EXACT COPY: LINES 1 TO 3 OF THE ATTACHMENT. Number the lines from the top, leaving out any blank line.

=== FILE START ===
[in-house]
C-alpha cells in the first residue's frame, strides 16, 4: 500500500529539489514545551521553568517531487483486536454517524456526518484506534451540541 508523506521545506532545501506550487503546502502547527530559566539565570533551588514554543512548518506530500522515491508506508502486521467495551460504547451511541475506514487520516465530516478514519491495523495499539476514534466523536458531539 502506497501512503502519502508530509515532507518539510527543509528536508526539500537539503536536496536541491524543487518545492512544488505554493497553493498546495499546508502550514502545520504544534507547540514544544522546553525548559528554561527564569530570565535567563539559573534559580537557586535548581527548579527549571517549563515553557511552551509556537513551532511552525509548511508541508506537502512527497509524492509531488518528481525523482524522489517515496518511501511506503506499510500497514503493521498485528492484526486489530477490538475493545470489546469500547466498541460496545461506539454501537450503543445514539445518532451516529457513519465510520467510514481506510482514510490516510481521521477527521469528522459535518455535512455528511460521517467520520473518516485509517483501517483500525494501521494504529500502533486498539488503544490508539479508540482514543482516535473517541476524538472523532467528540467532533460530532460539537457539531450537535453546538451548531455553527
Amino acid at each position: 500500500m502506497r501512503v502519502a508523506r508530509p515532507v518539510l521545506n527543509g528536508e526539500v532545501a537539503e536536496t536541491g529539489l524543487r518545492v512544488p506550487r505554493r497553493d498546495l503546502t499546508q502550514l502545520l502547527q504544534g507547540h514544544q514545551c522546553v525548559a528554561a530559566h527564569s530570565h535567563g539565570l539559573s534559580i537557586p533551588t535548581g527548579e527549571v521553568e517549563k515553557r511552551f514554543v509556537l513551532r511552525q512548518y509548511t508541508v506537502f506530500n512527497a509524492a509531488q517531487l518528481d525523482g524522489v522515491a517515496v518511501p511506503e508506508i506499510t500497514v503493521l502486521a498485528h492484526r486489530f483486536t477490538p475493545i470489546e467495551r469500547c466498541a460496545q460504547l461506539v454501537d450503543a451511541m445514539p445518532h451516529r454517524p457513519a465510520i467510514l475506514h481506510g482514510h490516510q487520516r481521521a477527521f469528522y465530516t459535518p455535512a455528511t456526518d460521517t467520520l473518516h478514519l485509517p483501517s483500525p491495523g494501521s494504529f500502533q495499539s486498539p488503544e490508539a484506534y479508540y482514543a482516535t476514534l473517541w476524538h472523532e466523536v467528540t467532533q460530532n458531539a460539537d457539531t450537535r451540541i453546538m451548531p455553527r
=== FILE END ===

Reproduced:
[in-house]
C-alpha cells in the first residue's frame, strides 16, 4: 500500500529539489514545551521553568517531487483486536454517524456526518484506534451540541 508523506521545506532545501506550487503546502502547527530559566539565570533551588514554543512548518506530500522515491508506508502486521467495551460504547451511541475506514487520516465530516478514519491495523495499539476514534466523536458531539 502506497501512503502519502508530509515532507518539510527543509528536508526539500537539503536536496536541491524543487518545492512544488505554493497553493498546495499546508502550514502545520504544534507547540514544544522546553525548559528554561527564569530570565535567563539559573534559580537557586535548581527548579527549571517549563515553557511552551509556537513551532511552525509548511508541508506537502512527497509524492509531488518528481525523482524522489517515496518511501511506503506499510500497514503493521498485528492484526486489530477490538475493545470489546469500547466498541460496545461506539454501537450503543445514539445518532451516529457513519465510520467510514481506510482514510490516510481521521477527521469528522459535518455535512455528511460521517467520520473518516485509517483501517483500525494501521494504529500502533486498539488503544490508539479508540482514543482516535473517541476524538472523532467528540467532533460530532460539537457539531450537535453546538451548531455553527
Amino acid at each position: 500500500m502506497r501512503v502519502a508523506r508530509p515532507v518539510l521545506n527543509g528536508e526539500v532545501a537539503e536536496t536541491g529539489l524543487r518545492v512544488p506550487r505554493r497553493d498546495l503546502t499546508q502550514l502545520l502547527q504544534g507547540h514544544q514545551c522546553v525548559a528554561a530559566h527564569s530570565h535567563g539565570l539559573s534559580i537557586p533551588t535548581g527548579e527549571v521553568e517549563k515553557r511552551f514554543v509556537l513551532r511552525q512548518y509548511t508541508v506537502f506530500n512527497a509524492a509531488q517531487l518528481d525523482g524522489v522515491a517515496v518511501p511506503e508506508i506499510t500497514v503493521l502486521a498485528h492484526r486489530f483486536t477490538p475493545i470489546e467495551r469500547c466498541a460496545q460504547l461506539v454501537d450503543a451511541m445514539p445518532h451516529r454517524p457513519a465510520i467510514l475506514h481506510g482514510h490516510q487520516r481521521a477527521f469528522y465530516t459535518p455535512a455528511t456526518d460521517t467520520l473518516h478514519l485509517p483501517s483500525p491495523g494501521s494504529f500502533q495499539s486498539p488503544e490508539a484506534y479508540y482514543a482516535t476514534l473517541w476524538h472523532e466523536v467528540t467532533q460530532n458531539a460539537d457539531t450537535r451540541i453546538m451548531p455553527r